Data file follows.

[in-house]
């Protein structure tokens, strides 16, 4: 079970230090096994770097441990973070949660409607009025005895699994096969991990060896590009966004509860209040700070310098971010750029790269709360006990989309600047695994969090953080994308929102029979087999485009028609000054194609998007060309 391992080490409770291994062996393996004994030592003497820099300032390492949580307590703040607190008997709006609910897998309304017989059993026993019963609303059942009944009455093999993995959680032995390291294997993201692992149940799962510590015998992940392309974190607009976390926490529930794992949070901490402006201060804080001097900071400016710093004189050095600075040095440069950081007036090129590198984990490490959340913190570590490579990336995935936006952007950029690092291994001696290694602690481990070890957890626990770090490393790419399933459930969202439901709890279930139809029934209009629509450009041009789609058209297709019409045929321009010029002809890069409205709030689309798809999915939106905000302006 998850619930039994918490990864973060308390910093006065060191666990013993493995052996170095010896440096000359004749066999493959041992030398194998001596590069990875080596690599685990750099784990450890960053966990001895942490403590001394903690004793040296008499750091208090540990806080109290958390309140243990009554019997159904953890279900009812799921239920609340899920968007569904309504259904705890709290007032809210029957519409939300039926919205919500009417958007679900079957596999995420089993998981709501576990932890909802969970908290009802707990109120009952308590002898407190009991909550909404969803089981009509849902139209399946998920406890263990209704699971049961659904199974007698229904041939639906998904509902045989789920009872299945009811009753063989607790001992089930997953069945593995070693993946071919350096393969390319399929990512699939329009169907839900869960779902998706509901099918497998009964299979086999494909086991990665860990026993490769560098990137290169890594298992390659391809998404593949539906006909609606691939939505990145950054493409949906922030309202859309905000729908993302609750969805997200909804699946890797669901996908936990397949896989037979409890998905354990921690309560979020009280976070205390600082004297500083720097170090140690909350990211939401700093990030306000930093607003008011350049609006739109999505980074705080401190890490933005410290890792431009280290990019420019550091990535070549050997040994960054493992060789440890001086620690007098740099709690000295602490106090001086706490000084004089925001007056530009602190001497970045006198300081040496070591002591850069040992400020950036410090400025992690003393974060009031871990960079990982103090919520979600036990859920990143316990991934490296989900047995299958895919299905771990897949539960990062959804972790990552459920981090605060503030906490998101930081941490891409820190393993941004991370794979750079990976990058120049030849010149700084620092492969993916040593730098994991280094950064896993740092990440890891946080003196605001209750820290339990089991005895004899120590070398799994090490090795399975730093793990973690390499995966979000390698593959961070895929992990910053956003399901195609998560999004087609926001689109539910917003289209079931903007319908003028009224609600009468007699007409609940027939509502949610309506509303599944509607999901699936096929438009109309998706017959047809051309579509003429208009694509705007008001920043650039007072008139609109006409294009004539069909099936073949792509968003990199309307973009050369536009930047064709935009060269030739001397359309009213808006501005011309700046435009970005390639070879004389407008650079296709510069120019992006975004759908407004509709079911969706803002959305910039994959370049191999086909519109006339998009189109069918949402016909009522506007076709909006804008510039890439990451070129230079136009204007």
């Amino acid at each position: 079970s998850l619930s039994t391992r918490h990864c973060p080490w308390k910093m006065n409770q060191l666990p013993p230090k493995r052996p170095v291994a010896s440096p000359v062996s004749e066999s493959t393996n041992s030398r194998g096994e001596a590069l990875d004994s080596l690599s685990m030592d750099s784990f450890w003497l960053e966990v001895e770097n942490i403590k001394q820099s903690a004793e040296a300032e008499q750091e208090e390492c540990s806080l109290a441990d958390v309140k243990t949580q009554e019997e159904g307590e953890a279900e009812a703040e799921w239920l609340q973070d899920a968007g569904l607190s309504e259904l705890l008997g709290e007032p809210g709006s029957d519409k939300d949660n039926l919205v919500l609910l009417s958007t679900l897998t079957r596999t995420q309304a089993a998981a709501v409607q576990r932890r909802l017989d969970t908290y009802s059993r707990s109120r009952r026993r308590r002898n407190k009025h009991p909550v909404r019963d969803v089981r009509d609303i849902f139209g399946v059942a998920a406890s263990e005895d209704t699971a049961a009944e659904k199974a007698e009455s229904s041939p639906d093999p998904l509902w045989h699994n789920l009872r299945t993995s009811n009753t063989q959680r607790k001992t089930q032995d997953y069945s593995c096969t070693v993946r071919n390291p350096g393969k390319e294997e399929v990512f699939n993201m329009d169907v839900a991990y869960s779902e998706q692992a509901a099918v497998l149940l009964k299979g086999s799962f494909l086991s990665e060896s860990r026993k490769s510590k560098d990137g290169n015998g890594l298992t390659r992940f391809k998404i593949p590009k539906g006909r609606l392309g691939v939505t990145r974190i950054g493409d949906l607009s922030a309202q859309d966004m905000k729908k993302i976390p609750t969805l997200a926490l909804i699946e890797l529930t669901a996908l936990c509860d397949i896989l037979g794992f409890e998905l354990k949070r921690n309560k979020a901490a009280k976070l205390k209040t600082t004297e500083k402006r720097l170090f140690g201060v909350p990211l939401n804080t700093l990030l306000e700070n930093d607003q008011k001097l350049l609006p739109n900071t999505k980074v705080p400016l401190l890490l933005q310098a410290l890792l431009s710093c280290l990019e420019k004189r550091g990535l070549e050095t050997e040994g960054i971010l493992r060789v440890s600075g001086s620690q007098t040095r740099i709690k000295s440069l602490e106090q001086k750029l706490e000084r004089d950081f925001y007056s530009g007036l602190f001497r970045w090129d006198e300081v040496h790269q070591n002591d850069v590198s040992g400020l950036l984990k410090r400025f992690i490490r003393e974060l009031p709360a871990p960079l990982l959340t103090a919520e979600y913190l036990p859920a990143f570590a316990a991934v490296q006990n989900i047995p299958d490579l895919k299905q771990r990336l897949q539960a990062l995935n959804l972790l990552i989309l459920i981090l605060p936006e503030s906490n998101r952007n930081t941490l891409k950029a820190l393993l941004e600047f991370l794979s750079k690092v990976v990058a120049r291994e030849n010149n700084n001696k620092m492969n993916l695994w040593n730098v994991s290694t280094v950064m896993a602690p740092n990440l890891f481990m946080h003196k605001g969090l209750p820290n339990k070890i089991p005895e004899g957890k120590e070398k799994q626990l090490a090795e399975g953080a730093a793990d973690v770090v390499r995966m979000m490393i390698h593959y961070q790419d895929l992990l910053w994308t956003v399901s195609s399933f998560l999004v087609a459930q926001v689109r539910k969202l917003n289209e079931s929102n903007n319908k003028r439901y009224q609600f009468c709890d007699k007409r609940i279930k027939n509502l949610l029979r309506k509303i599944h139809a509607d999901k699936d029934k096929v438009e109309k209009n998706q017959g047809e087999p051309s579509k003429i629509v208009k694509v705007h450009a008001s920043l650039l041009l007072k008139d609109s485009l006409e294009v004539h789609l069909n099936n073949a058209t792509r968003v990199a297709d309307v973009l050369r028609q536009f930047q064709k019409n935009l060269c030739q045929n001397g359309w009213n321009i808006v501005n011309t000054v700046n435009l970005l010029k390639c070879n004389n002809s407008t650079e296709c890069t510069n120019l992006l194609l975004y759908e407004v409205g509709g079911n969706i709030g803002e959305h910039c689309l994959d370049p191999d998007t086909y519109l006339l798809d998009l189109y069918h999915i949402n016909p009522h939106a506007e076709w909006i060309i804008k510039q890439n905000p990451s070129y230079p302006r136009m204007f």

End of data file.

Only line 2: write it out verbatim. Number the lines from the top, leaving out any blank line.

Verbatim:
């Protein structure tokens, strides 16, 4: 079970230090096994770097441990973070949660409607009025005895699994096969991990060896590009966004509860209040700070310098971010750029790269709360006990989309600047695994969090953080994308929102029979087999485009028609000054194609998007060309 391992080490409770291994062996393996004994030592003497820099300032390492949580307590703040607190008997709006609910897998309304017989059993026993019963609303059942009944009455093999993995959680032995390291294997993201692992149940799962510590015998992940392309974190607009976390926490529930794992949070901490402006201060804080001097900071400016710093004189050095600075040095440069950081007036090129590198984990490490959340913190570590490579990336995935936006952007950029690092291994001696290694602690481990070890957890626990770090490393790419399933459930969202439901709890279930139809029934209009629509450009041009789609058209297709019409045929321009010029002809890069409205709030689309798809999915939106905000302006 998850619930039994918490990864973060308390910093006065060191666990013993493995052996170095010896440096000359004749066999493959041992030398194998001596590069990875080596690599685990750099784990450890960053966990001895942490403590001394903690004793040296008499750091208090540990806080109290958390309140243990009554019997159904953890279900009812799921239920609340899920968007569904309504259904705890709290007032809210029957519409939300039926919205919500009417958007679900079957596999995420089993998981709501576990932890909802969970908290009802707990109120009952308590002898407190009991909550909404969803089981009509849902139209399946998920406890263990209704699971049961659904199974007698229904041939639906998904509902045989789920009872299945009811009753063989607790001992089930997953069945593995070693993946071919350096393969390319399929990512699939329009169907839900869960779902998706509901099918497998009964299979086999494909086991990665860990026993490769560098990137290169890594298992390659391809998404593949539906006909609606691939939505990145950054493409949906922030309202859309905000729908993302609750969805997200909804699946890797669901996908936990397949896989037979409890998905354990921690309560979020009280976070205390600082004297500083720097170090140690909350990211939401700093990030306000930093607003008011350049609006739109999505980074705080401190890490933005410290890792431009280290990019420019550091990535070549050997040994960054493992060789440890001086620690007098740099709690000295602490106090001086706490000084004089925001007056530009602190001497970045006198300081040496070591002591850069040992400020950036410090400025992690003393974060009031871990960079990982103090919520979600036990859920990143316990991934490296989900047995299958895919299905771990897949539960990062959804972790990552459920981090605060503030906490998101930081941490891409820190393993941004991370794979750079990976990058120049030849010149700084620092492969993916040593730098994991280094950064896993740092990440890891946080003196605001209750820290339990089991005895004899120590070398799994090490090795399975730093793990973690390499995966979000390698593959961070895929992990910053956003399901195609998560999004087609926001689109539910917003289209079931903007319908003028009224609600009468007699007409609940027939509502949610309506509303599944509607999901699936096929438009109309998706017959047809051309579509003429208009694509705007008001920043650039007072008139609109006409294009004539069909099936073949792509968003990199309307973009050369536009930047064709935009060269030739001397359309009213808006501005011309700046435009970005390639070879004389407008650079296709510069120019992006975004759908407004509709079911969706803002959305910039994959370049191999086909519109006339998009189109069918949402016909009522506007076709909006804008510039890439990451070129230079136009204007």